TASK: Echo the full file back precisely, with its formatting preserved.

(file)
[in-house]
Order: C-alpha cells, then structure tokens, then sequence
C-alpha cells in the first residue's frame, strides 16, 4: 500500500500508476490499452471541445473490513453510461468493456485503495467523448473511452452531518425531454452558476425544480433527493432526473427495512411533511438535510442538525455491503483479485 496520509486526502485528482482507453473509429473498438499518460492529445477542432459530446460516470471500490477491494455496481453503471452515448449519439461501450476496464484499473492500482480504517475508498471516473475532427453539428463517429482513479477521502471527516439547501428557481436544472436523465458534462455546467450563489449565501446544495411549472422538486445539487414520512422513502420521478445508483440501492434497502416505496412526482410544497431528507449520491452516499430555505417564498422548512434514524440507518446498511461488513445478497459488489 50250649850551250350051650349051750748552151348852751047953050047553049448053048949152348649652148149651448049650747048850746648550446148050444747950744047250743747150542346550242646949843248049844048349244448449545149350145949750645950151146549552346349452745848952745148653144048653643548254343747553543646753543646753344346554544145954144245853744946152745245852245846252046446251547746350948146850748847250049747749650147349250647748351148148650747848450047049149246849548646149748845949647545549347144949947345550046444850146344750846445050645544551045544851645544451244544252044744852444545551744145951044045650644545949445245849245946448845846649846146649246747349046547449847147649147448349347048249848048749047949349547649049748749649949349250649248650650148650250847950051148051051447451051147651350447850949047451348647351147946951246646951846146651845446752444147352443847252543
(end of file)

[in-house]
Order: C-alpha cells, then structure tokens, then sequence
C-alpha cells in the first residue's frame, strides 16, 4: 500500500500508476490499452471541445473490513453510461468493456485503495467523448473511452452531518425531454452558476425544480433527493432526473427495512411533511438535510442538525455491503483479485 496520509486526502485528482482507453473509429473498438499518460492529445477542432459530446460516470471500490477491494455496481453503471452515448449519439461501450476496464484499473492500482480504517475508498471516473475532427453539428463517429482513479477521502471527516439547501428557481436544472436523465458534462455546467450563489449565501446544495411549472422538486445539487414520512422513502420521478445508483440501492434497502416505496412526482410544497431528507449520491452516499430555505417564498422548512434514524440507518446498511461488513445478497459488489 50250649850551250350051650349051750748552151348852751047953050047553049448053048949152348649652148149651448049650747048850746648550446148050444747950744047250743747150542346550242646949843248049844048349244448449545149350145949750645950151146549552346349452745848952745148653144048653643548254343747553543646753543646753344346554544145954144245853744946152745245852245846252046446251547746350948146850748847250049747749650147349250647748351148148650747848450047049149246849548646149748845949647545549347144949947345550046444850146344750846445050645544551045544851645544451244544252044744852444545551744145951044045650644545949445245849245946448845846649846146649246747349046547449847147649147448349347048249848048749047949349547649049748749649949349250649248650650148650250847950051148051051447451051147651350447850949047451348647351147946951246646951846146651845446752444147352443847252543